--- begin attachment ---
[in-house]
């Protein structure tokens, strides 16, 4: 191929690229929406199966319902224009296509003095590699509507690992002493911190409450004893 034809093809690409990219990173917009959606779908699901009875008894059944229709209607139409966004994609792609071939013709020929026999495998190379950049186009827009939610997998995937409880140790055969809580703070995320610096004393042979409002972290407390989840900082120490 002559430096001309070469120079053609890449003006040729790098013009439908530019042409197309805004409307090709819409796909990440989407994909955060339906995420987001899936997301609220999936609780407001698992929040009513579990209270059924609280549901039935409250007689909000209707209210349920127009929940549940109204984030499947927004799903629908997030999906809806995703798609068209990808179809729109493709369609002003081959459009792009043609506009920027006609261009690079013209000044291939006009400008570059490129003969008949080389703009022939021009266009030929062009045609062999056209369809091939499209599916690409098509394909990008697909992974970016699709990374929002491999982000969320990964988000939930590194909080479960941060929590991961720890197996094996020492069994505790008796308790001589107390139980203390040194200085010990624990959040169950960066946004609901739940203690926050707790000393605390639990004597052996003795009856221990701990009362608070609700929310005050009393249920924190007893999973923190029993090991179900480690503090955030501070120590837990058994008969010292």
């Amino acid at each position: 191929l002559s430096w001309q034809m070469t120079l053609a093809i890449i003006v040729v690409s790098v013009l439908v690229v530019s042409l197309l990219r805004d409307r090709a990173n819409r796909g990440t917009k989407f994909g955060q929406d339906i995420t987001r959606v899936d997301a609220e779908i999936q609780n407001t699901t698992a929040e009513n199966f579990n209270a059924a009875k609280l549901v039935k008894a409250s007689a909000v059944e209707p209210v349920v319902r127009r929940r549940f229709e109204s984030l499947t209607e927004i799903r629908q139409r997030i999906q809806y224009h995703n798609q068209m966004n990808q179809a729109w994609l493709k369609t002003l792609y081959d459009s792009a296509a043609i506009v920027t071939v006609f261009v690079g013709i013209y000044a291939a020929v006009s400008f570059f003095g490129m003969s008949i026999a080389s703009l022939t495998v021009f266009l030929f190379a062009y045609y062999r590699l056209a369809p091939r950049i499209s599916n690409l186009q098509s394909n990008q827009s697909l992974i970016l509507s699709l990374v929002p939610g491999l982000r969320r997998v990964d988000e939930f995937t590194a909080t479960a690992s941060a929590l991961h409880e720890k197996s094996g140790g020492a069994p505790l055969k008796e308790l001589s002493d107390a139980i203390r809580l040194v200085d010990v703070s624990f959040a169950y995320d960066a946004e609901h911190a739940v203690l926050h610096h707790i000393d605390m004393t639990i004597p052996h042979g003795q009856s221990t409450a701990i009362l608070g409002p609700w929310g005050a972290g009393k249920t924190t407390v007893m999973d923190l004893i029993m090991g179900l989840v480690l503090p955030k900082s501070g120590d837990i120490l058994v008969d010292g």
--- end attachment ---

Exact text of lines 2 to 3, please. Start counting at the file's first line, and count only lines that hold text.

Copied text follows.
């Protein structure tokens, strides 16, 4: 191929690229929406199966319902224009296509003095590699509507690992002493911190409450004893 034809093809690409990219990173917009959606779908699901009875008894059944229709209607139409966004994609792609071939013709020929026999495998190379950049186009827009939610997998995937409880140790055969809580703070995320610096004393042979409002972290407390989840900082120490 002559430096001309070469120079053609890449003006040729790098013009439908530019042409197309805004409307090709819409796909990440989407994909955060339906995420987001899936997301609220999936609780407001698992929040009513579990209270059924609280549901039935409250007689909000209707209210349920127009929940549940109204984030499947927004799903629908997030999906809806995703798609068209990808179809729109493709369609002003081959459009792009043609506009920027006609261009690079013209000044291939006009400008570059490129003969008949080389703009022939021009266009030929062009045609062999056209369809091939499209599916690409098509394909990008697909992974970016699709990374929002491999982000969320990964988000939930590194909080479960941060929590991961720890197996094996020492069994505790008796308790001589107390139980203390040194200085010990624990959040169950960066946004609901739940203690926050707790000393605390639990004597052996003795009856221990701990009362608070609700929310005050009393249920924190007893999973923190029993090991179900480690503090955030501070120590837990058994008969010292």
């Amino acid at each position: 191929l002559s430096w001309q034809m070469t120079l053609a093809i890449i003006v040729v690409s790098v013009l439908v690229v530019s042409l197309l990219r805004d409307r090709a990173n819409r796909g990440t917009k989407f994909g955060q929406d339906i995420t987001r959606v899936d997301a609220e779908i999936q609780n407001t699901t698992a929040e009513n199966f579990n209270a059924a009875k609280l549901v039935k008894a409250s007689a909000v059944e209707p209210v349920v319902r127009r929940r549940f229709e109204s984030l499947t209607e927004i799903r629908q139409r997030i999906q809806y224009h995703n798609q068209m966004n990808q179809a729109w994609l493709k369609t002003l792609y081959d459009s792009a296509a043609i506009v920027t071939v006609f261009v690079g013709i013209y000044a291939a020929v006009s400008f570059f003095g490129m003969s008949i026999a080389s703009l022939t495998v021009f266009l030929f190379a062009y045609y062999r590699l056209a369809p091939r950049i499209s599916n690409l186009q098509s394909n990008q827009s697909l992974i970016l509507s699709l990374v929002p939610g491999l982000r969320r997998v990964d988000e939930f995937t590194a909080t479960a690992s941060a929590l991961h409880e720890k197996s094996g140790g020492a069994p505790l055969k008796e308790l001589s002493d107390a139980i203390r809580l040194v200085d010990v703070s624990f959040a169950y995320d960066a946004e609901h911190a739940v203690l926050h610096h707790i000393d605390m004393t639990i004597p052996h042979g003795q009856s221990t409450a701990i009362l608070g409002p609700w929310g005050a972290g009393k249920t924190t407390v007893m999973d923190l004893i029993m090991g179900l989840v480690l503090p955030k900082s501070g120590d837990i120490l058994v008969d010292g």